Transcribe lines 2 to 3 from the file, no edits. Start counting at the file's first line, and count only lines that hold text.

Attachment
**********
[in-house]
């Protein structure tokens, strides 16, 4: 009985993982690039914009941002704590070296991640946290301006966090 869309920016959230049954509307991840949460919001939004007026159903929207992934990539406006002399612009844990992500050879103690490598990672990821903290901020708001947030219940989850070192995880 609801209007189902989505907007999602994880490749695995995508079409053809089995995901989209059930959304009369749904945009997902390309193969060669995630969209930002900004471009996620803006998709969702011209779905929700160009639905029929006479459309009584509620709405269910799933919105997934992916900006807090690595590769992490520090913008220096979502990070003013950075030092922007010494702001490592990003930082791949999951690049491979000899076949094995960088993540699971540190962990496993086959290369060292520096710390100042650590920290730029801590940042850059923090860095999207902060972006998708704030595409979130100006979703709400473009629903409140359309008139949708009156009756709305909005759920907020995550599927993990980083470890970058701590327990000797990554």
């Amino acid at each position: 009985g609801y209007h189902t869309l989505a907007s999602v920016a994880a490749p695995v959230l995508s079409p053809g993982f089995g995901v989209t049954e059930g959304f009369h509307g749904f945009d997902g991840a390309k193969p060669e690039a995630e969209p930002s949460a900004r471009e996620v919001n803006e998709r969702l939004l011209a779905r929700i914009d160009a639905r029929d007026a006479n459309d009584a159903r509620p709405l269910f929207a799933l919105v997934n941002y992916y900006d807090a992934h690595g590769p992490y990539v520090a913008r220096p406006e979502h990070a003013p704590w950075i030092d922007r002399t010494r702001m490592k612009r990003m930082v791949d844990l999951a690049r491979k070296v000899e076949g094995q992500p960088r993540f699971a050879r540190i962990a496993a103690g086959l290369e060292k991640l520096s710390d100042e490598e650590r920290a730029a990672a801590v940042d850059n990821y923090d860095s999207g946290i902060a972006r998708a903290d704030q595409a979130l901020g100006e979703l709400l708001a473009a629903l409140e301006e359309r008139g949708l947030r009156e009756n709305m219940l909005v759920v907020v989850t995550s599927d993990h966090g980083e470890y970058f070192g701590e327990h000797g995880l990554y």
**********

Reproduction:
């Protein structure tokens, strides 16, 4: 009985993982690039914009941002704590070296991640946290301006966090 869309920016959230049954509307991840949460919001939004007026159903929207992934990539406006002399612009844990992500050879103690490598990672990821903290901020708001947030219940989850070192995880 609801209007189902989505907007999602994880490749695995995508079409053809089995995901989209059930959304009369749904945009997902390309193969060669995630969209930002900004471009996620803006998709969702011209779905929700160009639905029929006479459309009584509620709405269910799933919105997934992916900006807090690595590769992490520090913008220096979502990070003013950075030092922007010494702001490592990003930082791949999951690049491979000899076949094995960088993540699971540190962990496993086959290369060292520096710390100042650590920290730029801590940042850059923090860095999207902060972006998708704030595409979130100006979703709400473009629903409140359309008139949708009156009756709305909005759920907020995550599927993990980083470890970058701590327990000797990554």
């Amino acid at each position: 009985g609801y209007h189902t869309l989505a907007s999602v920016a994880a490749p695995v959230l995508s079409p053809g993982f089995g995901v989209t049954e059930g959304f009369h509307g749904f945009d997902g991840a390309k193969p060669e690039a995630e969209p930002s949460a900004r471009e996620v919001n803006e998709r969702l939004l011209a779905r929700i914009d160009a639905r029929d007026a006479n459309d009584a159903r509620p709405l269910f929207a799933l919105v997934n941002y992916y900006d807090a992934h690595g590769p992490y990539v520090a913008r220096p406006e979502h990070a003013p704590w950075i030092d922007r002399t010494r702001m490592k612009r990003m930082v791949d844990l999951a690049r491979k070296v000899e076949g094995q992500p960088r993540f699971a050879r540190i962990a496993a103690g086959l290369e060292k991640l520096s710390d100042e490598e650590r920290a730029a990672a801590v940042d850059n990821y923090d860095s999207g946290i902060a972006r998708a903290d704030q595409a979130l901020g100006e979703l709400l708001a473009a629903l409140e301006e359309r008139g949708l947030r009156e009756n709305m219940l909005v759920v907020v989850t995550s599927d993990h966090g980083e470890y970058f070192g701590e327990h000797g995880l990554y």